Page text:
Creating the ideal work environment for Millennials.
The ideal work environment for Millennials
Each day, more and more millennials flood the workplace and set the standard for what a 21st-century company should be.
Perhaps the most interesting thing about this particular age group is that they grew up in a time where the digital revolution was just starting to hit its stride.
In turn, they have come to expect a completely new set of standards from their employment experience.
Companies want them on board. They need them. But to attract and keep them they need to make some changes in the traditional workplace environment.
What worked for previous generations is not valid anymore.
7 strategies to create the ideal work environment for Millennials
What companies need to do to create the ideal work environment according to Millennial expectations:
1. Flexible work hours
This generation is considered to be less attached to material things than their predecessors (excluding technological devices, of course).
Millennials’ aim in life is not working all their lives in the same place to buy a house and pay rents. They highly value a job that can be combined with their personal lives and enriches their professional aspirations.
For Millenials, having time for themselves and to spend with their family and friends is really important.
So, a flexible work schedule that allows them to organise their time they way it suits them better is the key to attracting them.
2. Get rid of hierarchy
While eliminating managers the way Zappos did might be a bit extreme, leveling the playing field in the workplace can do a lot to make younger workers feel that they have a voice that is being heard.
Research has shown that the top-down management style is ineffective for the majority of millennials. Most have been raised working in teams through sports, or group projects.
Encouraging collaboration in the workplace is crucial, and blatant hierarchy here can pose a big roadblock.
Millennials have grown up in a world where the information is at their fingertips, so they are creative and critical thinkers.
If office politics doesn’t allow them to communicate their ideas, they have no real reason to stick around
3. Feedback is a two-way street
Gone are the days of the one-way linear communication. This top-down approach to communication is no longer effective.
Feedback is a two-way communication system, and Millennials require it more often than before. Anual supervisions are not enough anymore.
Millennials want at least quarterly reviews and regular feedback. They don’t only want to know how they are doing, but also want the capability of telling the manager how she or he is doing.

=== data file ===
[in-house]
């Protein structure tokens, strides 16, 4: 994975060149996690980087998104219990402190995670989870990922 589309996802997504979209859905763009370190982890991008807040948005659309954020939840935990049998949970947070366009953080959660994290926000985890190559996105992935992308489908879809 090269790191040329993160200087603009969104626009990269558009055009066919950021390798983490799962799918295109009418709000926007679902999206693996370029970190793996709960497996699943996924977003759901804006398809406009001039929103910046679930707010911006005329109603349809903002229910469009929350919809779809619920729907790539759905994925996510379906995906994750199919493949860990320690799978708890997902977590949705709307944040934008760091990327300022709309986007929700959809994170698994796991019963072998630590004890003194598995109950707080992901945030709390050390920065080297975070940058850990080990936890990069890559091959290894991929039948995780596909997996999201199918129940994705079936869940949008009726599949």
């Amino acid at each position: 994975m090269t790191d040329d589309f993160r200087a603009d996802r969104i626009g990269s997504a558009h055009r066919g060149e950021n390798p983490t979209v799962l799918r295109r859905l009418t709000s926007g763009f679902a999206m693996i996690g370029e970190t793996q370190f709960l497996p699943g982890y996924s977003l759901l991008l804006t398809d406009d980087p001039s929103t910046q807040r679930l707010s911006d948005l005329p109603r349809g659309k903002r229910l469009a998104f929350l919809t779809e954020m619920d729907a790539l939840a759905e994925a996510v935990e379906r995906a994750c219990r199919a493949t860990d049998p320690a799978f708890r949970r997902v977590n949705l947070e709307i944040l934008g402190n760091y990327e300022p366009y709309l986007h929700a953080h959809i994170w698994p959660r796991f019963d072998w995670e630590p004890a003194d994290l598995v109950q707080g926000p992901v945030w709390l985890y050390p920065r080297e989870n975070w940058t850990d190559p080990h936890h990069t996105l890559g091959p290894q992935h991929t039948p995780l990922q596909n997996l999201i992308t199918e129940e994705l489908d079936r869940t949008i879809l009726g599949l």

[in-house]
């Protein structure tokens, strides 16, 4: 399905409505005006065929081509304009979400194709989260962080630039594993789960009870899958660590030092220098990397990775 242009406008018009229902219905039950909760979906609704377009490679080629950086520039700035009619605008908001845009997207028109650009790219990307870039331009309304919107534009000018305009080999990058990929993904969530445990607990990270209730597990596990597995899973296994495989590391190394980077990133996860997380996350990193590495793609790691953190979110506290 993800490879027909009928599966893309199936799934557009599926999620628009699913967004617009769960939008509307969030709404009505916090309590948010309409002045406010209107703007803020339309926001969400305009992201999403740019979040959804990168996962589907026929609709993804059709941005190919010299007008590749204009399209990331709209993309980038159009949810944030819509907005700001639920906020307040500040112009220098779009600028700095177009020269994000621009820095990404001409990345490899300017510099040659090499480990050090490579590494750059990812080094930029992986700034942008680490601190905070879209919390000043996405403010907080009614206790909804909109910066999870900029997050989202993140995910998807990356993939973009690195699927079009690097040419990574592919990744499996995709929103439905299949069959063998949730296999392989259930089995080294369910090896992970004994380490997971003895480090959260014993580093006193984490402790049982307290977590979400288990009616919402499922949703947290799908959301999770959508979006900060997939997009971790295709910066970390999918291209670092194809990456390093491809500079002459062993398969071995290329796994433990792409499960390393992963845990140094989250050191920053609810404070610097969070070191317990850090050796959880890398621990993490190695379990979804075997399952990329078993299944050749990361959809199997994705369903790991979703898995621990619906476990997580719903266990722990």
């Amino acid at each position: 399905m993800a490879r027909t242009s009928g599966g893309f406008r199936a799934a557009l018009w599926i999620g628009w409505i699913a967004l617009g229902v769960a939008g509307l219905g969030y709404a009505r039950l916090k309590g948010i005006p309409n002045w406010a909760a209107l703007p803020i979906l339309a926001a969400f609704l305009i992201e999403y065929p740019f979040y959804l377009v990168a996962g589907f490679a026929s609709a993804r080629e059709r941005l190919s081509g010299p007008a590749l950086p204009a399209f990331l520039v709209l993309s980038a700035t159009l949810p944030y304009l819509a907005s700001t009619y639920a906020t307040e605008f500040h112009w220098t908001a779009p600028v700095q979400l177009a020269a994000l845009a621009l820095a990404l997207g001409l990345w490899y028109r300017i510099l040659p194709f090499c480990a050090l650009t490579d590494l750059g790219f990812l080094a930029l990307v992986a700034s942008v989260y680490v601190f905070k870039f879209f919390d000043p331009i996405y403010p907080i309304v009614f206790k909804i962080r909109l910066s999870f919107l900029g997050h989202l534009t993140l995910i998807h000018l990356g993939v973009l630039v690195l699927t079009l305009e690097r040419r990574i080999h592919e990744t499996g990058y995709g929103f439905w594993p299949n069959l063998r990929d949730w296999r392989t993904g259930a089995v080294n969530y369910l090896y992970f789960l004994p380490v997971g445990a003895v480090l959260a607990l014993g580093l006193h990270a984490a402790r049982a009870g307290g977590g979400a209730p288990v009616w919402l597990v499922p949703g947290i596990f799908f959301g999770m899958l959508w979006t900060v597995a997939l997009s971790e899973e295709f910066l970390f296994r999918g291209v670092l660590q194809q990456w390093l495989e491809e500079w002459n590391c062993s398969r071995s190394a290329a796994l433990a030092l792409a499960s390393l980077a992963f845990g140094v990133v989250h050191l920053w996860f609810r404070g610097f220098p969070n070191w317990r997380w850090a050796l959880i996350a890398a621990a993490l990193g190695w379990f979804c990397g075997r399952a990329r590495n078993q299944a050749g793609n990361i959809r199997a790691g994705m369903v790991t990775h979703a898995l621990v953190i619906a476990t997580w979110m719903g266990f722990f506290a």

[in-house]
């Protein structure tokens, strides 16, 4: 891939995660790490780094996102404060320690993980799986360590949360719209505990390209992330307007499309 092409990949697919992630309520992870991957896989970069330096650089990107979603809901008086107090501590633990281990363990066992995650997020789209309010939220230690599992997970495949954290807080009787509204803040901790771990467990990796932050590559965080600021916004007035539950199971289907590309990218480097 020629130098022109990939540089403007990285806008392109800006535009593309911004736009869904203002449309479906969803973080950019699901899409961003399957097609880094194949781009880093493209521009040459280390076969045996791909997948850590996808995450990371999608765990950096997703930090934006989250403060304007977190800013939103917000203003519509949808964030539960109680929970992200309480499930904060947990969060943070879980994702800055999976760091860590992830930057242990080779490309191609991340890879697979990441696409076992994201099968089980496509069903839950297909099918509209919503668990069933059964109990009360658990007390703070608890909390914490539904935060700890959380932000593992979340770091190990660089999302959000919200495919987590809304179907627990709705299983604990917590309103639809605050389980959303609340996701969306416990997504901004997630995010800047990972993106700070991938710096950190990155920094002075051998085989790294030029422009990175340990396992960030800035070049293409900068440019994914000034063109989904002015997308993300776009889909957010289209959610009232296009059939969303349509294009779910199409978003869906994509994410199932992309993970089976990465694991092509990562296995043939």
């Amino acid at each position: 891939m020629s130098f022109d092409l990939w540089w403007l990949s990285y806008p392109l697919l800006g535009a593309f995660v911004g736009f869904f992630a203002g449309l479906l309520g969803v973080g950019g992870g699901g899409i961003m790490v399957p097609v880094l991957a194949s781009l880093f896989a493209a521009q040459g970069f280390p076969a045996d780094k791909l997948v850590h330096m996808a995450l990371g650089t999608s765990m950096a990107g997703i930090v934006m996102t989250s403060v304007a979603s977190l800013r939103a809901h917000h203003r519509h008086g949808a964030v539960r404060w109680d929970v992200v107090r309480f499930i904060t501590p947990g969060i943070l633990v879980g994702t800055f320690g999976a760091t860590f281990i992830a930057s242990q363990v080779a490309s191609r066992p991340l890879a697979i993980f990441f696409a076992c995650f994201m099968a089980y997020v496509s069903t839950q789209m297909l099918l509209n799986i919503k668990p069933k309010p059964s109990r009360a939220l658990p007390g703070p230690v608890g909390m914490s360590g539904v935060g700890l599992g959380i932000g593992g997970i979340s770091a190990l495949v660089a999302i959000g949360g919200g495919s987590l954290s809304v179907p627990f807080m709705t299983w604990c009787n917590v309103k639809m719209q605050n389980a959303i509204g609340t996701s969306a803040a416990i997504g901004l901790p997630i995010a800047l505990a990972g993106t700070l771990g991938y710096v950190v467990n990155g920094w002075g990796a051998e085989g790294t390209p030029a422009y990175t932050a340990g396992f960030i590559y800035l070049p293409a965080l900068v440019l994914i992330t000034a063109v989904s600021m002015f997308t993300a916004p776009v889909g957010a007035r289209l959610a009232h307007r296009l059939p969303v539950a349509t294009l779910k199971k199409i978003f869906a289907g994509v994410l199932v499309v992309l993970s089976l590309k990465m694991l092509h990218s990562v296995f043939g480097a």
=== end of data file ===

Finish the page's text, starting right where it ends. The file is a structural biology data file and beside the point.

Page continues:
4. Collaboration over competition
Corporate culture has long defined itself as a competitive place, where people do everything they can to get ahead.
Gen Y employees don’t abide by this cutthroat style of employment.
The ideal work environment is the one that encourages collaboration over competition
Millennials have seen that money and status can’t buy happiness, and would rather work with their colleagues than against them.
In fact, 88 percent of millennials prefer a collaborative workplace over a competitive one.
Not only does collaboration make employees happier, but around half of millennials say workplace friendships motivate them, and 30 percent say these friendships make them more productive. Of
Encourage employees to team up and work together for the sake of their satisfaction and productivity. You’ll spark innovative ideas across the workplace generational divide.
5. Leaders as people
Millennials have a different way of working and thinking, but they highly respect the experience of older generations. They want to work for people who will inspire them to do a great job.
Millennials define leaders as personable, visionary, inspirational, and strategic thinkers. They don’t want the distant leaders of other times.
Millennials want a leader who they can talk to. They want to identify some characteristics in their leaders that make them feel great about working with them.
6. Innovative team-building
Growing up as the inaugural digital native generation, this age group is inspired by connectivity. From childhood, this generation as been taught to work on teams (football team, school…)
Its members tend to work best in groups, and team-building exercises should encourage this.
While there are many ways to approach team building with a millennial workforce, a lot of companies are using interactive virtual games to inspire creativity and collaboration.
7. Clear directions and access
Any direction open to interpretation will be understood in a completely different way of what you intended. This doesn’t have to be negative.
Innovation comes from this alternative interpretations
But if you want something don’t specifically, make sure you communicate clearly and give positive reinforcement.
Also, Part of what millennials want is to understand pathways to success. Give access, and give clear direction on how to pursue these opportunities.
Use stories and mentoring to communicate these directions instead of bulleted lists and context-less content.
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